Bad Boys And Brands

Happy Foodie Friday! There’s been a food-related story making the headlines this week and I think it reflects something that can be useful to any of us in business. The founder and chairman of Papa Johns Pizza had to step down this week after he admitted to using the N-word in a company conference call. It has sparked a public relations crisis and it’s not the first one his actions have caused. You might remember that he also weighed in on the controversy surrounding NFL players and their kneeling during the national anthem. While he certainly wasn’t the first sponsor to criticize a league, doing so over an issue that went way beyond the league itself resulted in a public relations issue for the brand.

While I’ve never been a fan of Papa John’s pizza, his bad behavior made me all the more certain I’d never eat it again. One person whose food I am a fan of is Mario Batali. Even so, I’ll not be going to any restaurant associated with him. His bad behavior caused him to “step back” from his restaurant empire following the first public allegations of sexual misconduct. That was followed up by a 60 Minutes story. Even so, he hadn’t completely divested himself of a financial interest, and that certainly affected the brand, so much so that three of his restaurants on the Las Vegas Strip are set to close even though they were doing well.  The local partner in these restaurants, Las Vegas Sands Corp., decided to end the relationship with Batali’s organization.

Why do I bring this up? Because every one of us in business is a celebrity on some level. We might be nationally known or maybe it’s just our customers, partners or employees who consider us famous. Our actions can enhance or damage our personal and corporate brands every day and we need to remember that no incident remains quiet or hidden for very long. Nearly every person is holding a camera and a video recorder in their hands and bad behavior rarely goes unnoticed or unpublicized.

There was a restaurant I patronized on a regular basis. The food was OK if unextraordinary, the prices were reasonable but the owner was a great guy. I loved spending a little while with him every time I went and I kept going back because he took great care of me as well as did good things in our community. We are our brands, and how we act can damage that brand as badly as a misplaced ad or a faulty product. Enjoy your weekend!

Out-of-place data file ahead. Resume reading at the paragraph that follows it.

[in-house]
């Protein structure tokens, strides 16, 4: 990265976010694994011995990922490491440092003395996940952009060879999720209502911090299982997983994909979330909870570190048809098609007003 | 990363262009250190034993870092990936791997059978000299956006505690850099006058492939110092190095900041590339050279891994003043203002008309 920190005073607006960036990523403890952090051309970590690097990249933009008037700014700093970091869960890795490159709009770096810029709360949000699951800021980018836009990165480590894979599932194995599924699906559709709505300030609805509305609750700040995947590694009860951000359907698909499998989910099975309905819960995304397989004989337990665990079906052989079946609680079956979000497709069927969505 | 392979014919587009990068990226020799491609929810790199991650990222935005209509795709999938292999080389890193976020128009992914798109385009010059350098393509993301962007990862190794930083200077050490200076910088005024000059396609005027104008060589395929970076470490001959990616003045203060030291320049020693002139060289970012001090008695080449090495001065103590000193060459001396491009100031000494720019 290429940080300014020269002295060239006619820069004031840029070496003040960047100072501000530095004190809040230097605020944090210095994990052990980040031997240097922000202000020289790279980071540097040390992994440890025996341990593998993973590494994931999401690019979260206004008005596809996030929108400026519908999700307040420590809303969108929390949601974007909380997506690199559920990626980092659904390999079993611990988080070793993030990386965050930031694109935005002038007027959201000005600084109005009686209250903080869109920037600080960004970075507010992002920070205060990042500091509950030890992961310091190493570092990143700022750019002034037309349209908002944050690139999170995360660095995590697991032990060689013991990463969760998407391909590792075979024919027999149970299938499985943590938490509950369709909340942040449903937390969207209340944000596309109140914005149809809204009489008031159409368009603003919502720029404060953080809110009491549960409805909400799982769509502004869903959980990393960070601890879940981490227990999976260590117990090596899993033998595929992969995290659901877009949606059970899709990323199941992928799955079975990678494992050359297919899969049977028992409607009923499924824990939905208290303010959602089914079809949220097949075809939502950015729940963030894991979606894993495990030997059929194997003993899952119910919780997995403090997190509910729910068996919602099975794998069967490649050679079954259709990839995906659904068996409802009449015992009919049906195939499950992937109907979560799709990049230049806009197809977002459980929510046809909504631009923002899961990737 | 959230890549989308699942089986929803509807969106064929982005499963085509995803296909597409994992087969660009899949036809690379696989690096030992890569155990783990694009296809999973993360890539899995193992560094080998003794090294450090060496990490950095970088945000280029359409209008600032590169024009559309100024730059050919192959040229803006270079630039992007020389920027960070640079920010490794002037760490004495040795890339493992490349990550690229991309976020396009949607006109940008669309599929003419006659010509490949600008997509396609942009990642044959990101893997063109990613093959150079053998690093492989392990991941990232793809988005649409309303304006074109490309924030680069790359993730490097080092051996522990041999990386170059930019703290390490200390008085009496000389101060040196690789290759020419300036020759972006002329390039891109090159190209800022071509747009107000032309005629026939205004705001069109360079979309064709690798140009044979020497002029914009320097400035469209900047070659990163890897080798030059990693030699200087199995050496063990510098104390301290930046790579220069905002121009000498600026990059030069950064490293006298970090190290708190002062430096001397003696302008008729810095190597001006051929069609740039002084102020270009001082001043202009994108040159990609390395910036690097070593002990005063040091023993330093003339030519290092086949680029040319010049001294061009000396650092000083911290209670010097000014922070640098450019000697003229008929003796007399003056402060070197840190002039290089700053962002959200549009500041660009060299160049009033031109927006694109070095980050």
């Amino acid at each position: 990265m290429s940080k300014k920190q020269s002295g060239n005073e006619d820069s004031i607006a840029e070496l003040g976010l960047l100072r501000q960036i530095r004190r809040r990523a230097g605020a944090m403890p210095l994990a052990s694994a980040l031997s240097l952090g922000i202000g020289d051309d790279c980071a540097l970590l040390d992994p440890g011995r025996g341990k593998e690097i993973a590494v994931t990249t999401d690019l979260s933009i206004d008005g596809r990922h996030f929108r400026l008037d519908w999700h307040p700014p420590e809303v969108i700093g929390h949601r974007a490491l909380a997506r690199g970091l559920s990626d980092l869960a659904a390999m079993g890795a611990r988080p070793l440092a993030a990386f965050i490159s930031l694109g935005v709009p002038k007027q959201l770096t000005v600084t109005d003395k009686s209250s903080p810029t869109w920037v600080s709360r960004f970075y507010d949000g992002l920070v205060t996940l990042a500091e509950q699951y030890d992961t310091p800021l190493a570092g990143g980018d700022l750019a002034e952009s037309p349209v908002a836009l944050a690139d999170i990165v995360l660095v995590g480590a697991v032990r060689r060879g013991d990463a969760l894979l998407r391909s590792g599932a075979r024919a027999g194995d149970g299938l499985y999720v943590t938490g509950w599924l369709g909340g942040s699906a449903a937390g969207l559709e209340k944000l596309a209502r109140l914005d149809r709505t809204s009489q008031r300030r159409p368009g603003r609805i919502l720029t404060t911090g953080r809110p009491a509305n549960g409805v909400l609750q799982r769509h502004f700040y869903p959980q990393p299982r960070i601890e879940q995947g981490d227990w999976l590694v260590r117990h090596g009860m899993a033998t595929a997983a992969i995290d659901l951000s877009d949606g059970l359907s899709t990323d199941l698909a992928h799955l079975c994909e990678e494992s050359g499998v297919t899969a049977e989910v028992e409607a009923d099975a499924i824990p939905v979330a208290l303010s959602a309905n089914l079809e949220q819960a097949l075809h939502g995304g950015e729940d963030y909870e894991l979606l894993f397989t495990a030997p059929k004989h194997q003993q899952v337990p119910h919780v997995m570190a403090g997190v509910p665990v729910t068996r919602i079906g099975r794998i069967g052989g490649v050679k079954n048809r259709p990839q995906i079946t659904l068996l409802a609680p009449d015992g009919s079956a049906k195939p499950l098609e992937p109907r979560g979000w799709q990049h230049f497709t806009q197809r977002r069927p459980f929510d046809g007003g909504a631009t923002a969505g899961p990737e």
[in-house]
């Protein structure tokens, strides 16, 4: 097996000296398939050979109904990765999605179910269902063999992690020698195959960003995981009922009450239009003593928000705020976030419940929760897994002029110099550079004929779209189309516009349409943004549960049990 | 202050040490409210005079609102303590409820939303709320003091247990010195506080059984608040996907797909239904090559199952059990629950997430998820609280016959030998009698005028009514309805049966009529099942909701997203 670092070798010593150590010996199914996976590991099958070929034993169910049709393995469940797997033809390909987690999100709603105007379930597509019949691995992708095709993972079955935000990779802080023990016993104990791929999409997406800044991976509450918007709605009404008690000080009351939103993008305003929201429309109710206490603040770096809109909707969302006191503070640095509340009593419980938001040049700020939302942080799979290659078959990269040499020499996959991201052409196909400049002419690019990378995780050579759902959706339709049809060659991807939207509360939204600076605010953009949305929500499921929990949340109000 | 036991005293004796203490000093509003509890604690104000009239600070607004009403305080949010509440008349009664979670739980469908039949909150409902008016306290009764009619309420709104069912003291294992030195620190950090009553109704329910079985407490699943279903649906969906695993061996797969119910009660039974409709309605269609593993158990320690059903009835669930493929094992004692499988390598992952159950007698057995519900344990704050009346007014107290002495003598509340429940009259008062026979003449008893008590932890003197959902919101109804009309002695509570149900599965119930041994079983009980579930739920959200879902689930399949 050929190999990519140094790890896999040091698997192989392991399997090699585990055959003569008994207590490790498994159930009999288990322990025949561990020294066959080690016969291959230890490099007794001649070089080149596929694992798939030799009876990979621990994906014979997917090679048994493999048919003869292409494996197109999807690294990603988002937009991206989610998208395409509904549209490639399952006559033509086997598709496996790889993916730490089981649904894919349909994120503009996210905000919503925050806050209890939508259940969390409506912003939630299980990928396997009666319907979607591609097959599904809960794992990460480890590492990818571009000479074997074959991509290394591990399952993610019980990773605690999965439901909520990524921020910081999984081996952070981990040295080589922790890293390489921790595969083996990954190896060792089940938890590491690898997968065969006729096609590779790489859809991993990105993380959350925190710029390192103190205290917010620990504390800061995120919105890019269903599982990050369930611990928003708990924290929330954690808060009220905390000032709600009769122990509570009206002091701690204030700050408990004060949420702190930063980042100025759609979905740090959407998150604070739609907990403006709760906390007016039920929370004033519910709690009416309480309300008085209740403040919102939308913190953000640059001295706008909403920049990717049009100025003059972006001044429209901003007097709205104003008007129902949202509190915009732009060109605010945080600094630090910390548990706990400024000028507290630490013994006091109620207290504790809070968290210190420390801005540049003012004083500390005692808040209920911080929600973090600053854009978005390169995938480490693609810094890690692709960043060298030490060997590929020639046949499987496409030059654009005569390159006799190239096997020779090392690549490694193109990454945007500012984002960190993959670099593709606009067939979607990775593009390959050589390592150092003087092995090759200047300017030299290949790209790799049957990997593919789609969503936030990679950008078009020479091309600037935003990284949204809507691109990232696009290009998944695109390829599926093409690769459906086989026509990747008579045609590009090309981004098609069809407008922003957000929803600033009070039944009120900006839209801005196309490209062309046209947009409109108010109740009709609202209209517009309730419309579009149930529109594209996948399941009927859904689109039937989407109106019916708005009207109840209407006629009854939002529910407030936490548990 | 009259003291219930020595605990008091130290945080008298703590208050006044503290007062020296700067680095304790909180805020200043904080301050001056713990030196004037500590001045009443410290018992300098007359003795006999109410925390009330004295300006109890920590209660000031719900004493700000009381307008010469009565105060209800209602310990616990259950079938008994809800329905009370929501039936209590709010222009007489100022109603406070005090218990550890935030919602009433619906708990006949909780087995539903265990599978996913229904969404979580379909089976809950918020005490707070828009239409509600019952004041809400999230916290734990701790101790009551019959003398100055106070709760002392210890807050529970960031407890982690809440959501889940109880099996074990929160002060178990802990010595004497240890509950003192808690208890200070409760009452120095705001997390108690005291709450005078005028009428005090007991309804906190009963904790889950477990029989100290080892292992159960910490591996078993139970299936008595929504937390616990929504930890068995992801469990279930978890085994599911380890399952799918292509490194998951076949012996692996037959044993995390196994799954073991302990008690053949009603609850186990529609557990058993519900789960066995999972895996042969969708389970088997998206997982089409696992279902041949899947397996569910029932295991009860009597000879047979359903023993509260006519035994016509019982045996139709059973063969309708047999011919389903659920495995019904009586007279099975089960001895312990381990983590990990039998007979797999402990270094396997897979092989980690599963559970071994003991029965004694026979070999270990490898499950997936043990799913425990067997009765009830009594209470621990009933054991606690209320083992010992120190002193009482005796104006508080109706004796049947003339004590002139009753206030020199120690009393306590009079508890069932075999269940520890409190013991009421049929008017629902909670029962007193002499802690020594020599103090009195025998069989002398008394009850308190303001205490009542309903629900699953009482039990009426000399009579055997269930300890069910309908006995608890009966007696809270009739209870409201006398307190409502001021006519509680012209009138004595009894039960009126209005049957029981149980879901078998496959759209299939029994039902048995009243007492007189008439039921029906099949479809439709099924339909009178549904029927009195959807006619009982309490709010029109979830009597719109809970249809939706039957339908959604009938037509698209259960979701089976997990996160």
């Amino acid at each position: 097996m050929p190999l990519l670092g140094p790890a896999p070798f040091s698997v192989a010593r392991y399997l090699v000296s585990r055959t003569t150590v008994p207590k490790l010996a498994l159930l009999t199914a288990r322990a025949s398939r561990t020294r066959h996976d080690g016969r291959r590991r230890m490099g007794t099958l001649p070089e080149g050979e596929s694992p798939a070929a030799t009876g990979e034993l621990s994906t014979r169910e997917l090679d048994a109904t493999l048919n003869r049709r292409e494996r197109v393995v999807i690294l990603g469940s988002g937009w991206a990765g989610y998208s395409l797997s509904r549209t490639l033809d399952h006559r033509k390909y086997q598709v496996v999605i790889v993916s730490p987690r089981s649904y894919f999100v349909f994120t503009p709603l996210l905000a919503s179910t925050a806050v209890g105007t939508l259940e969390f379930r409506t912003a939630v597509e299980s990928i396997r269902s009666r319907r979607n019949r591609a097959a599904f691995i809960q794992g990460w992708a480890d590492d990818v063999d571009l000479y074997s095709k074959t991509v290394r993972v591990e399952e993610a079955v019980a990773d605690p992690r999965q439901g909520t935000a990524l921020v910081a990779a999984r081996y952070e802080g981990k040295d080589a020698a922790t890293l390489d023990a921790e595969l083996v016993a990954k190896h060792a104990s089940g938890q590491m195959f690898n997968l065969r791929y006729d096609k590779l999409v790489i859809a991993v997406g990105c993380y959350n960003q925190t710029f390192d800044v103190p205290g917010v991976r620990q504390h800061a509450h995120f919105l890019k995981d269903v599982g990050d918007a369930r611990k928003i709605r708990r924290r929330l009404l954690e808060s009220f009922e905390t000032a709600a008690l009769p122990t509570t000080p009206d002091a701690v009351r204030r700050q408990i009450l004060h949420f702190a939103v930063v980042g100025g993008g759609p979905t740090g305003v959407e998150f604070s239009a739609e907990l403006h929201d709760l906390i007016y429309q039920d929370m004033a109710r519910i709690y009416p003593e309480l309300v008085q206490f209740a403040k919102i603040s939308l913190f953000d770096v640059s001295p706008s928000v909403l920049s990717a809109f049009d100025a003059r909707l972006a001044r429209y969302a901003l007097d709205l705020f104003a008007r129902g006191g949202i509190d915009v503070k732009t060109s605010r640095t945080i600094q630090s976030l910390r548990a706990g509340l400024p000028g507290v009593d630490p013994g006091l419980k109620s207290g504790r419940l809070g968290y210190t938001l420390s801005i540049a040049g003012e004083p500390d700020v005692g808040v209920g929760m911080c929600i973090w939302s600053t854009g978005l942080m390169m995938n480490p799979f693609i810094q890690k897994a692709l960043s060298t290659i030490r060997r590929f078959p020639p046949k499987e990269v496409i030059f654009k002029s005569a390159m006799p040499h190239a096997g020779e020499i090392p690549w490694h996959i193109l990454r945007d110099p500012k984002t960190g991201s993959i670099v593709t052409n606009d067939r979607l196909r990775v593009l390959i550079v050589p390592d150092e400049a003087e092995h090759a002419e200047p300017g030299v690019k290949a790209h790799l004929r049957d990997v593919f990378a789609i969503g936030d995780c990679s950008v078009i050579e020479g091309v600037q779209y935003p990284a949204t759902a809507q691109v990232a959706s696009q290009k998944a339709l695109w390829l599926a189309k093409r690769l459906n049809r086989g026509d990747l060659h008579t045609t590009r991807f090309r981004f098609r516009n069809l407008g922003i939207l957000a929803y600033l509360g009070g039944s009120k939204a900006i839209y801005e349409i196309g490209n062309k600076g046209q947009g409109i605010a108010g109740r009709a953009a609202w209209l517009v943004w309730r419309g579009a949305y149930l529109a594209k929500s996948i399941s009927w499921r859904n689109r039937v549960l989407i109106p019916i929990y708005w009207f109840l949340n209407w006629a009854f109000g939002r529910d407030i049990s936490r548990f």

Advertisements

Leave a comment

Filed under food, Helpful Hints, Reality checks

Quit Nagging Me To Death

I’ll state at the outset that I’ve always had a thing about being nagged. It’s probably a mother issue that stems from my tendency to procrastinate or maybe I’m just a rebel at heart. Either way, I don’t like being nagged. You probably have some sensitivity to it yourself.

With that in mind, I’m here to remind all of us that nagging is just as bad as a marketing tactic. Instead of the desired result (a sale), it might lead to the exact opposite (a cancellation, a return, or a vow never to do business with you again). Let me give you an example.

I received yet another email the other day from one of the golf publications to which I’ve subscribed for at least a decade. The email said in big bold letters that

This is your LAST CHANCE to renew your subscription and give a FREE gift.

OMG! I don’t want to miss an issue so I’d better renew right now! Except it’s a lie – my subscription doesn’t expire for well over a year. I went back and looked in my email trash and on average, they send me an email every 3 days urging me to renew. This is on top of the physical mail they send enclosed in an envelope with each month’s magazine as well as the occasional piece of stand-alone snail mail. Enough! Basta! Genug!

Fortunately for them, I enjoy the publication so I’m not going to cancel, but there are a few things any of us can learn from their constant nagging. First, I’ve become numb to whatever they send me. I toss the snail mail and I delete the emails, unopened. I can read the mailing label to see when my subscription really does need renewing. Second, the offer they’re extending really doesn’t benefit me. It’s not a particularly different renewal rate and none of my golfing friends are musing that their lives would be better if only they had a subscription to this magazine. It only benefits the publication – they get a renewal and a new subscriber at a low cost of acquisition. Presumably, they’ll start nagging my friend soon after the first issue arrives.

This publication is far from the only nagger in my life. Amazon’s daily emails, several golf schools, and many others continue to send me nagging messages every day. I do unsubscribe, of course, but new naggers seem to take their place. The messages seem cold and impersonal to me since most of them aren’t personalized beyond the name. I appreciate that people who put things in shopping carts and leave your site might need a little reminder to finish their order or that when you truly have something special going on it’s to the consumer’s benefit to know, but the daily barrage of crap just makes people numb at best or angry at worst.  Deliver value to the consumer. Educate them about your product without nagging them to buy. Explain the benefits in their terms. And don’t nag. After all, nagging is the leading cause of divorce and you can’t have customers divorcing you! What do you think?

Leave a comment

Filed under digital media, Huh?, Reality checks

The Company We Keep

I’m sure you heard the same thing from your parents as I did. Don’t hang around with a “bad” bunch of kids because you get known by the company you keep and their lousy reputation will stick to you whether or not you’ve engaged in the same bad behavior. You probably haven’t thought about that quote in terms of your business but there are some things going on these days that might cause you to do so. Let me explain.